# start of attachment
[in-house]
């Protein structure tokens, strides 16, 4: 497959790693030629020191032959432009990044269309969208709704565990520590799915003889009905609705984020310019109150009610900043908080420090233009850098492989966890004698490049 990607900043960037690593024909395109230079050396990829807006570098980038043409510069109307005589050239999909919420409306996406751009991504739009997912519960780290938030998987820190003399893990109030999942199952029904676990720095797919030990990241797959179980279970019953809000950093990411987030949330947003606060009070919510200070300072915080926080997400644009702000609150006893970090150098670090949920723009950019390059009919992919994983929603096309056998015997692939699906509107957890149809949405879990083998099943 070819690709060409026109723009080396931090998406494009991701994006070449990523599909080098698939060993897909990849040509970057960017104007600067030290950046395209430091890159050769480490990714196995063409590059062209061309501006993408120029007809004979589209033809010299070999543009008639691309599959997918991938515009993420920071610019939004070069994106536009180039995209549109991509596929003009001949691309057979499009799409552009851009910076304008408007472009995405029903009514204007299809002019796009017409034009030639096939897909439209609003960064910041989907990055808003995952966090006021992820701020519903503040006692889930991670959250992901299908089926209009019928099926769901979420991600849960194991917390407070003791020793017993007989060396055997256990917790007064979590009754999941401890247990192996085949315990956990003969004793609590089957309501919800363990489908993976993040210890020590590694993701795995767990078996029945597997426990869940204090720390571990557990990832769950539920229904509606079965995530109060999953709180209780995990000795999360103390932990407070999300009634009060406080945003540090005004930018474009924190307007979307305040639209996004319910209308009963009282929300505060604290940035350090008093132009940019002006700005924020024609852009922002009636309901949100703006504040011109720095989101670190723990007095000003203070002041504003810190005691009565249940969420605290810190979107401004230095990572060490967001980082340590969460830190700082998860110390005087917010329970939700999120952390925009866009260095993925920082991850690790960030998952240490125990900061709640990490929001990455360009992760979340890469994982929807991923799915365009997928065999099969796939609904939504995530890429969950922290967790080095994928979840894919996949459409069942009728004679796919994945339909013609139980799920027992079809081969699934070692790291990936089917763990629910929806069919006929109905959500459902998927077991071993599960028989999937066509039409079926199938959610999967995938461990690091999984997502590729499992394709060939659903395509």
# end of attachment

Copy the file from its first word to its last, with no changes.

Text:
[in-house]
């Protein structure tokens, strides 16, 4: 497959790693030629020191032959432009990044269309969208709704565990520590799915003889009905609705984020310019109150009610900043908080420090233009850098492989966890004698490049 990607900043960037690593024909395109230079050396990829807006570098980038043409510069109307005589050239999909919420409306996406751009991504739009997912519960780290938030998987820190003399893990109030999942199952029904676990720095797919030990990241797959179980279970019953809000950093990411987030949330947003606060009070919510200070300072915080926080997400644009702000609150006893970090150098670090949920723009950019390059009919992919994983929603096309056998015997692939699906509107957890149809949405879990083998099943 070819690709060409026109723009080396931090998406494009991701994006070449990523599909080098698939060993897909990849040509970057960017104007600067030290950046395209430091890159050769480490990714196995063409590059062209061309501006993408120029007809004979589209033809010299070999543009008639691309599959997918991938515009993420920071610019939004070069994106536009180039995209549109991509596929003009001949691309057979499009799409552009851009910076304008408007472009995405029903009514204007299809002019796009017409034009030639096939897909439209609003960064910041989907990055808003995952966090006021992820701020519903503040006692889930991670959250992901299908089926209009019928099926769901979420991600849960194991917390407070003791020793017993007989060396055997256990917790007064979590009754999941401890247990192996085949315990956990003969004793609590089957309501919800363990489908993976993040210890020590590694993701795995767990078996029945597997426990869940204090720390571990557990990832769950539920229904509606079965995530109060999953709180209780995990000795999360103390932990407070999300009634009060406080945003540090005004930018474009924190307007979307305040639209996004319910209308009963009282929300505060604290940035350090008093132009940019002006700005924020024609852009922002009636309901949100703006504040011109720095989101670190723990007095000003203070002041504003810190005691009565249940969420605290810190979107401004230095990572060490967001980082340590969460830190700082998860110390005087917010329970939700999120952390925009866009260095993925920082991850690790960030998952240490125990900061709640990490929001990455360009992760979340890469994982929807991923799915365009997928065999099969796939609904939504995530890429969950922290967790080095994928979840894919996949459409069942009728004679796919994945339909013609139980799920027992079809081969699934070692790291990936089917763990629910929806069919006929109905959500459902998927077991071993599960028989999937066509039409079926199938959610999967995938461990690091999984997502590729499992394709060939659903395509």